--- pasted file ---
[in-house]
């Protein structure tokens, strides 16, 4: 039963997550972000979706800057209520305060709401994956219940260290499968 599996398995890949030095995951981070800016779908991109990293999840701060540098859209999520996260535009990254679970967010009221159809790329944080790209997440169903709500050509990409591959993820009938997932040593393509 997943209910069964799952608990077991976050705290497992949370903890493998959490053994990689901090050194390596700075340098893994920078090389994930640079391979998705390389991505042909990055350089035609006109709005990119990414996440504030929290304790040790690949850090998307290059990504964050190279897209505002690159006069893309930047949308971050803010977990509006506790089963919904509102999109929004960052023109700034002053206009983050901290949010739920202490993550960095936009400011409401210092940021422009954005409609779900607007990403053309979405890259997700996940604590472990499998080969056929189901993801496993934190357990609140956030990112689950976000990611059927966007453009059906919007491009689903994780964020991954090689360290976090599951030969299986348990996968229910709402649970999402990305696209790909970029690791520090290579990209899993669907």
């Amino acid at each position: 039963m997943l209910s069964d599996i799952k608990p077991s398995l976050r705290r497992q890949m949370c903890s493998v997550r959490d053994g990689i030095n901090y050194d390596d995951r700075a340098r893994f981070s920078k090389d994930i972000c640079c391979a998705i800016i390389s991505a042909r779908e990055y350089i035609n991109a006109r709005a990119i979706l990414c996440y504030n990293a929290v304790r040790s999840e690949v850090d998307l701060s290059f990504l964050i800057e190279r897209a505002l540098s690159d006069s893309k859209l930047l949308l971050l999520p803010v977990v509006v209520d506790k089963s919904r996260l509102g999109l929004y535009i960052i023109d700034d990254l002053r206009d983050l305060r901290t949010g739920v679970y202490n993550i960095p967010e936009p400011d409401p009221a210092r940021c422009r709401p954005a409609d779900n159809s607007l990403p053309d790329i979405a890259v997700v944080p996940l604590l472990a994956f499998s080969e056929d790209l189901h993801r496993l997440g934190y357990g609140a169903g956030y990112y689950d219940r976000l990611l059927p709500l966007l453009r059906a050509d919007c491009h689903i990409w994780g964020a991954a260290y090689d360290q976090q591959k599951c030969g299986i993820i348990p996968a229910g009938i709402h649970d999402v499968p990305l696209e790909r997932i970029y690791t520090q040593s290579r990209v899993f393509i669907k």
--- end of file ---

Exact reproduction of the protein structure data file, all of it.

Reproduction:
[in-house]
């Protein structure tokens, strides 16, 4: 039963997550972000979706800057209520305060709401994956219940260290499968 599996398995890949030095995951981070800016779908991109990293999840701060540098859209999520996260535009990254679970967010009221159809790329944080790209997440169903709500050509990409591959993820009938997932040593393509 997943209910069964799952608990077991976050705290497992949370903890493998959490053994990689901090050194390596700075340098893994920078090389994930640079391979998705390389991505042909990055350089035609006109709005990119990414996440504030929290304790040790690949850090998307290059990504964050190279897209505002690159006069893309930047949308971050803010977990509006506790089963919904509102999109929004960052023109700034002053206009983050901290949010739920202490993550960095936009400011409401210092940021422009954005409609779900607007990403053309979405890259997700996940604590472990499998080969056929189901993801496993934190357990609140956030990112689950976000990611059927966007453009059906919007491009689903994780964020991954090689360290976090599951030969299986348990996968229910709402649970999402990305696209790909970029690791520090290579990209899993669907």
């Amino acid at each position: 039963m997943l209910s069964d599996i799952k608990p077991s398995l976050r705290r497992q890949m949370c903890s493998v997550r959490d053994g990689i030095n901090y050194d390596d995951r700075a340098r893994f981070s920078k090389d994930i972000c640079c391979a998705i800016i390389s991505a042909r779908e990055y350089i035609n991109a006109r709005a990119i979706l990414c996440y504030n990293a929290v304790r040790s999840e690949v850090d998307l701060s290059f990504l964050i800057e190279r897209a505002l540098s690159d006069s893309k859209l930047l949308l971050l999520p803010v977990v509006v209520d506790k089963s919904r996260l509102g999109l929004y535009i960052i023109d700034d990254l002053r206009d983050l305060r901290t949010g739920v679970y202490n993550i960095p967010e936009p400011d409401p009221a210092r940021c422009r709401p954005a409609d779900n159809s607007l990403p053309d790329i979405a890259v997700v944080p996940l604590l472990a994956f499998s080969e056929d790209l189901h993801r496993l997440g934190y357990g609140a169903g956030y990112y689950d219940r976000l990611l059927p709500l966007l453009r059906a050509d919007c491009h689903i990409w994780g964020a991954a260290y090689d360290q976090q591959k599951c030969g299986i993820i348990p996968a229910g009938i709402h649970d999402v499968p990305l696209e790909r997932i970029y690791t520090q040593s290579r990209v899993f393509i669907k």